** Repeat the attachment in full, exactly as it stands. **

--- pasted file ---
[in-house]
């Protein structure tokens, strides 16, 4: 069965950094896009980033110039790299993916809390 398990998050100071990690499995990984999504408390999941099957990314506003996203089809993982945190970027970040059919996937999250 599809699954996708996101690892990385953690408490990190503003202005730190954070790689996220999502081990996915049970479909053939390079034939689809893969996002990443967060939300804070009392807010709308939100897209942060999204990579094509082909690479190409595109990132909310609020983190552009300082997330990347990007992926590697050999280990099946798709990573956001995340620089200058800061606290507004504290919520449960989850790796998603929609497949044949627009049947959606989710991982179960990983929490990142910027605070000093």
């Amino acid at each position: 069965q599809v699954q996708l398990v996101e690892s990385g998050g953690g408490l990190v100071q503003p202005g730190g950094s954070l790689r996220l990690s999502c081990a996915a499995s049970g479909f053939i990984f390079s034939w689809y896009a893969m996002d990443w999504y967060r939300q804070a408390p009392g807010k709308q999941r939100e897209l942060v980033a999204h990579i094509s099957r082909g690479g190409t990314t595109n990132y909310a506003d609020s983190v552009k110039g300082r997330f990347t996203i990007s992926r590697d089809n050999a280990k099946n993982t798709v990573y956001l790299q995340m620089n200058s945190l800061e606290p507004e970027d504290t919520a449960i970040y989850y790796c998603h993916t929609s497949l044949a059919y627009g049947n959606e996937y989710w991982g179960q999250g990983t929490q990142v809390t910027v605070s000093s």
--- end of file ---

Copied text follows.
[in-house]
């Protein structure tokens, strides 16, 4: 069965950094896009980033110039790299993916809390 398990998050100071990690499995990984999504408390999941099957990314506003996203089809993982945190970027970040059919996937999250 599809699954996708996101690892990385953690408490990190503003202005730190954070790689996220999502081990996915049970479909053939390079034939689809893969996002990443967060939300804070009392807010709308939100897209942060999204990579094509082909690479190409595109990132909310609020983190552009300082997330990347990007992926590697050999280990099946798709990573956001995340620089200058800061606290507004504290919520449960989850790796998603929609497949044949627009049947959606989710991982179960990983929490990142910027605070000093």
């Amino acid at each position: 069965q599809v699954q996708l398990v996101e690892s990385g998050g953690g408490l990190v100071q503003p202005g730190g950094s954070l790689r996220l990690s999502c081990a996915a499995s049970g479909f053939i990984f390079s034939w689809y896009a893969m996002d990443w999504y967060r939300q804070a408390p009392g807010k709308q999941r939100e897209l942060v980033a999204h990579i094509s099957r082909g690479g190409t990314t595109n990132y909310a506003d609020s983190v552009k110039g300082r997330f990347t996203i990007s992926r590697d089809n050999a280990k099946n993982t798709v990573y956001l790299q995340m620089n200058s945190l800061e606290p507004e970027d504290t919520a449960i970040y989850y790796c998603h993916t929609s497949l044949a059919y627009g049947n959606e996937y989710w991982g179960q999250g990983t929490q990142v809390t910027v605070s000093s």